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Hoard by Fleur Adcock PBS Special Commendation Winter 2017

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Hoard brings together poems Fleur Adcock had to keep under wraps for several years because they didn’t suit the themes of her last two collections, The Land Ballot and Glass Wings. They include reflections on the tools of her trade (handwriting, typewriters), snatches of autobiography (a brief, ill-considered second marriage followed by her migration from New Zealand to England in 1963), and poems on trees, wildlife and everyday objects. Ellen Wilkinson, who led the Jarrow March in 1936, makes two appearances, joining Coleridge, several ancestors and two dogs. The most recent poems in the book recall Adcock's visits around the North Island of New Zealand in 2015, affirming her renewed although not uncritical affection for the country of her birth.

‘My favourite book of 2015 was also the shortest I read all year, which didn't save me any time because I read it five or six times over, with deepening enjoyment. Fleur Adcock's poetry collection The Land Ballot is just 90-odd pages long. It looks back ambivalently at her native New Zealand and is largely occupied with her late father's life…I left the book on an Edinburgh-Glasgow train and feel slightly lost without it, and only half mollified by the thought that someone else is reading it now.’  – Brian Morton, Sunday Herald (Books of the Year 2015), on The Land Ballot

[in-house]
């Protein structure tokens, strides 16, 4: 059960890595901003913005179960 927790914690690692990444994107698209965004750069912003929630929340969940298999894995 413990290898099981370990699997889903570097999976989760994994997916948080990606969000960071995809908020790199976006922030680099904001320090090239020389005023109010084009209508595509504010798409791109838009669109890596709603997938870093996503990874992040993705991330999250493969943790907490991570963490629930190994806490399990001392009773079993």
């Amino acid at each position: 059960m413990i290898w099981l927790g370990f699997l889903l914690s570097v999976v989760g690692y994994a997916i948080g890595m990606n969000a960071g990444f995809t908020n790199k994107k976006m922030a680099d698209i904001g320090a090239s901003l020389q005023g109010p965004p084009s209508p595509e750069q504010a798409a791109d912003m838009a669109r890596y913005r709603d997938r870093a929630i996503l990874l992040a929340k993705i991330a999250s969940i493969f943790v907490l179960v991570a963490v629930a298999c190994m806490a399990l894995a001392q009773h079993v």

'Adcock, born in New Zealand but now settled in England, has always been interested in roots, gender and identity. She is acutely aware of those women whose stories have disappeared: women who have been marginalised or forgotten and symbolised perhaps by the anonymous "aproned figure" in "Settlers' Museum"… Lives are decoded here with extraordinary psychological insight and intimacy. These vivid, deeply moving poems demonstrate Adcock's characteristic mixture of playfulness, questioning and deprecation in a tone that is always restrained, rational, conversational. The poems have all the freshness of thinking aloud and demonstrate a wry wit that never conflicts with seriousness or humanity.' – Sue Leigh, PN Review, on The Land Ballot

‘The way a landscape can shape personal and family history is central to Fleur Adcock’s The Land Ballot. The title refers to how her immigrant grandparents acquired a plot of bush in New Zealand’s North Island, and laboriously transformed it into viable farmland. Adcock plunders family diaries, reminiscences and contemporary news items to piece together the lives and inner worlds of various relatives…her lively narrative poems are interspersed with extracts from her original sources. The settler experience is powerfully captured in this imaginative exercise in resurrecting the dead.’ – Juanita Coulson, The Lady, on The Land Ballot

Published by Bloodaxe 26 October 2017



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